Last month, the Border Patrol — the federal agency tasked with preventing terrorists and undocumented immigrants from entering the country — quietly elevated Carla Provost to deputy chief, making her the first woman to hold that role in the federal agency’s 92-year-history.
The Border Patrol has historically struggled to recruit female agents. The agency was created in 1924, but its first female agent didn’t join the force until 1975. Even today, the numbers are still low: they currently only have 1,026 women out of 23,000 total employees, a spokesperson told Motto. In 2014, the agency received a federal exemption and launched a year-long recruitment effort with the hopes of increasing the number of female agents within its ranks. That effort yielded 175 new female agents, the spokesperson said.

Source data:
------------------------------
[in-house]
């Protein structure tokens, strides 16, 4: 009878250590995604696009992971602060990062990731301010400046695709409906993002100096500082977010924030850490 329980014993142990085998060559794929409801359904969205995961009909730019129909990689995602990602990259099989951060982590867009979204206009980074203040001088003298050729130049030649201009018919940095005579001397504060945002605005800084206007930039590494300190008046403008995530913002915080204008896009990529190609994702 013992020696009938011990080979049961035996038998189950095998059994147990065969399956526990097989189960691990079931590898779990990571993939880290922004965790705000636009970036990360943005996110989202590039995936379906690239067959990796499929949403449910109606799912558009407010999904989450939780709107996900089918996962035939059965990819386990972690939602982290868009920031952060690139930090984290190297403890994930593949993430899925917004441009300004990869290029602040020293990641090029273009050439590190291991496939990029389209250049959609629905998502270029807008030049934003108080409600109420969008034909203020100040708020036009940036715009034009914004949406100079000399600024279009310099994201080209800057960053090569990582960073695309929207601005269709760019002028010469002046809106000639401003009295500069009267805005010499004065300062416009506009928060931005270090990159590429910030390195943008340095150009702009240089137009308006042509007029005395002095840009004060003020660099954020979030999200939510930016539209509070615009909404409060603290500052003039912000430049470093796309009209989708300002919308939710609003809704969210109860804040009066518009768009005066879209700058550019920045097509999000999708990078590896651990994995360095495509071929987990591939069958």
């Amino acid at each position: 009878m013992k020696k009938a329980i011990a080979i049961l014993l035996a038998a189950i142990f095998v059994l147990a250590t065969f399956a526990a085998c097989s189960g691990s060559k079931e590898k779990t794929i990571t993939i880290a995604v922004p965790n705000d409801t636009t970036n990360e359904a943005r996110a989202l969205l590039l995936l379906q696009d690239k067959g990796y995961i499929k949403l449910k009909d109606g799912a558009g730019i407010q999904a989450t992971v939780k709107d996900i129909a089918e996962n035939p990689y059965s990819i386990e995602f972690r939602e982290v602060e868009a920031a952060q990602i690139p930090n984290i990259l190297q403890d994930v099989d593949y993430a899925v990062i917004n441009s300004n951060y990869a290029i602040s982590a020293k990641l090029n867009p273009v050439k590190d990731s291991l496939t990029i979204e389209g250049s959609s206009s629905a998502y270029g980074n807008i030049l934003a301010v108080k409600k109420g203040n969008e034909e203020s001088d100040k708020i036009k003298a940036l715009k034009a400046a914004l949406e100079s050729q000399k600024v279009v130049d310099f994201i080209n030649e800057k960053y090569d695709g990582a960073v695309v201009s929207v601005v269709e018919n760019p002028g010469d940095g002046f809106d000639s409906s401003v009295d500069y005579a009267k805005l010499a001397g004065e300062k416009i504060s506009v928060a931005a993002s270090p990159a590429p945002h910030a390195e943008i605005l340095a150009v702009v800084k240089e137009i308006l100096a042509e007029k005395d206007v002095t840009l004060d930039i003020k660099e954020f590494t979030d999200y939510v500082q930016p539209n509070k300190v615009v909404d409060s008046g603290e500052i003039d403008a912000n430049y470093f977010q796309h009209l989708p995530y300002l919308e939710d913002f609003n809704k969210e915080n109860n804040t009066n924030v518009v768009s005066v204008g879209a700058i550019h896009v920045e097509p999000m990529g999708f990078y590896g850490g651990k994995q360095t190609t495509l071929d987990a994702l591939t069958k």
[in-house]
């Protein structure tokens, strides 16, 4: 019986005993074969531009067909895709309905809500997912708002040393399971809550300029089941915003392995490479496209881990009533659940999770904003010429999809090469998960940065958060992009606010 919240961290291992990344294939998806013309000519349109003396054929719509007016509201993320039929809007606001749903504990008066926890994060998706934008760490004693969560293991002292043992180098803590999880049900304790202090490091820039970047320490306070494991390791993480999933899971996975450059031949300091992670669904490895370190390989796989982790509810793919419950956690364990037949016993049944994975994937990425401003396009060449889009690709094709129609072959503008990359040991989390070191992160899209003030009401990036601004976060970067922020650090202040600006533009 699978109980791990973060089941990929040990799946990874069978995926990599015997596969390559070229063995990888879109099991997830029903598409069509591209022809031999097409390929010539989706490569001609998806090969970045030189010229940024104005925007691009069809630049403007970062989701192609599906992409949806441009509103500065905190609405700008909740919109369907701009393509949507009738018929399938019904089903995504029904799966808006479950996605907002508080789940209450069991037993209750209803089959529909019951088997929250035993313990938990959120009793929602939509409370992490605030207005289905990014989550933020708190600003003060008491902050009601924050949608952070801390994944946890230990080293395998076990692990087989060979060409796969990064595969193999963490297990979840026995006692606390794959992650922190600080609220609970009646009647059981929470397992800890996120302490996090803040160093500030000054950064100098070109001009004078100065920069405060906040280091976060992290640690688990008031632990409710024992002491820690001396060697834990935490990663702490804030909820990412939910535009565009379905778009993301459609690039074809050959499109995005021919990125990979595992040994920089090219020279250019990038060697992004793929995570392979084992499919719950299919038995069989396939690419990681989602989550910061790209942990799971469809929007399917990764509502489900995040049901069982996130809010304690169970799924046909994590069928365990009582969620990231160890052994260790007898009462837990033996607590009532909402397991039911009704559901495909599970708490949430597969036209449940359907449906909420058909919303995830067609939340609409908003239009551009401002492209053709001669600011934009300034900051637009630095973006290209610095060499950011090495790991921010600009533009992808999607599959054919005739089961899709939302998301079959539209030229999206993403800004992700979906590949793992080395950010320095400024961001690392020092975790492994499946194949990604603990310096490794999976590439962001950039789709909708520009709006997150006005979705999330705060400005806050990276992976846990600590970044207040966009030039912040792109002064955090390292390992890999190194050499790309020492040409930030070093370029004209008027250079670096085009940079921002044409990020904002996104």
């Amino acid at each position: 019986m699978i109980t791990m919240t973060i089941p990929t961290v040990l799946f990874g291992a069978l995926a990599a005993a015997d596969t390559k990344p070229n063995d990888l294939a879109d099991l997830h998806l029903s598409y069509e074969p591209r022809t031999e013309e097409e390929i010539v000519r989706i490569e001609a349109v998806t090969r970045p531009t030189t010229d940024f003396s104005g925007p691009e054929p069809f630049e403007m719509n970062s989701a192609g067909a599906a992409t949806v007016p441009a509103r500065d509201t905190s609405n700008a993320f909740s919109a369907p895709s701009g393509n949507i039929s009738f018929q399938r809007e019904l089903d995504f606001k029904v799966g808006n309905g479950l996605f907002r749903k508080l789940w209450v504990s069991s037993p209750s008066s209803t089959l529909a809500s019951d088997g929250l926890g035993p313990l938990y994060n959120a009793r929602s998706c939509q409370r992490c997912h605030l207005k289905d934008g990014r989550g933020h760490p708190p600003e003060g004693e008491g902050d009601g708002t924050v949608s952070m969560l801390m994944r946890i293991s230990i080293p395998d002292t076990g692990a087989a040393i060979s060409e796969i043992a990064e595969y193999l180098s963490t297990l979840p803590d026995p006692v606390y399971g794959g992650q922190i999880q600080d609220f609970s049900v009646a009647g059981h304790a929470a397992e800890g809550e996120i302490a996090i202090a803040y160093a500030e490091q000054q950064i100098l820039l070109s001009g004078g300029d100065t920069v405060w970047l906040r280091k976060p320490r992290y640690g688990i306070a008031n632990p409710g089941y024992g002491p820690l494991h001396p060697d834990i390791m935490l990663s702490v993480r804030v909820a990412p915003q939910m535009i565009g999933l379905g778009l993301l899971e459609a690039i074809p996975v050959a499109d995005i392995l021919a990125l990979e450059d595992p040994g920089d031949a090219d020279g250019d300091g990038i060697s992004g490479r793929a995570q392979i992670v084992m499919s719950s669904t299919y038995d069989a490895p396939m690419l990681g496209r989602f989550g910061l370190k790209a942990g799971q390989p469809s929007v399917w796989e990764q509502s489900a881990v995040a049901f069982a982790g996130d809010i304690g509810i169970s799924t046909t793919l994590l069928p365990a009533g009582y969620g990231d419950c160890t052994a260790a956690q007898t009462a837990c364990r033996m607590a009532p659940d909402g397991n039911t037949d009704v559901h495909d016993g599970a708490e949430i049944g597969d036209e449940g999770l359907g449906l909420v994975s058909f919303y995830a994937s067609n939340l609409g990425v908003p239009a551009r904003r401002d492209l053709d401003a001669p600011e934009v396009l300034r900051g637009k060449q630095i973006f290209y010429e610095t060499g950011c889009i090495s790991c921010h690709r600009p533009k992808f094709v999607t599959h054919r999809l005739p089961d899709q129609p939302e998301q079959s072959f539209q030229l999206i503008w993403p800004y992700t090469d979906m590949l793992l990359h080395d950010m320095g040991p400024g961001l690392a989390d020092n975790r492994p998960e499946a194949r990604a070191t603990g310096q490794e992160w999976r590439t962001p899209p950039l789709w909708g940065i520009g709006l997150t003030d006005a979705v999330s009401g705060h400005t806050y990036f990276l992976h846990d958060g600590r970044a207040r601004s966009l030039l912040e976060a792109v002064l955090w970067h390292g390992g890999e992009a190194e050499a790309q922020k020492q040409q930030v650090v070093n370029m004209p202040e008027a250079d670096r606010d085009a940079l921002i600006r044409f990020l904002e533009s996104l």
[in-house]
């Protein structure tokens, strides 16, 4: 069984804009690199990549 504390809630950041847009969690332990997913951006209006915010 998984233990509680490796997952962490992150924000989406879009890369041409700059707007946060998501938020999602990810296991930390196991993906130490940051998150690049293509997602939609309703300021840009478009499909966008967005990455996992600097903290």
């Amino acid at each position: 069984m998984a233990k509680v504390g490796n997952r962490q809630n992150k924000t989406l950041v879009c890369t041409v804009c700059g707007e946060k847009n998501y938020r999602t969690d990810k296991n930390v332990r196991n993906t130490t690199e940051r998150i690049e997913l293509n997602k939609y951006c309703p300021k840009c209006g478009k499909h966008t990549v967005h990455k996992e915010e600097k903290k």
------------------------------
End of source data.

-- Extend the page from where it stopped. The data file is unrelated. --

But now, a woman will command the mostly-male force. Motto spoke with Deputy Provost, who’s held a number of roles during her 20+ year tenure in the Patrol, about her new role, what it’s like to be a woman in the male-dominated agency and why she thinks the Border Patrol struggles to attract women.
How does it feel to be the first woman to hold the position of deputy chief in the Border Patrol’s 92-year-history?
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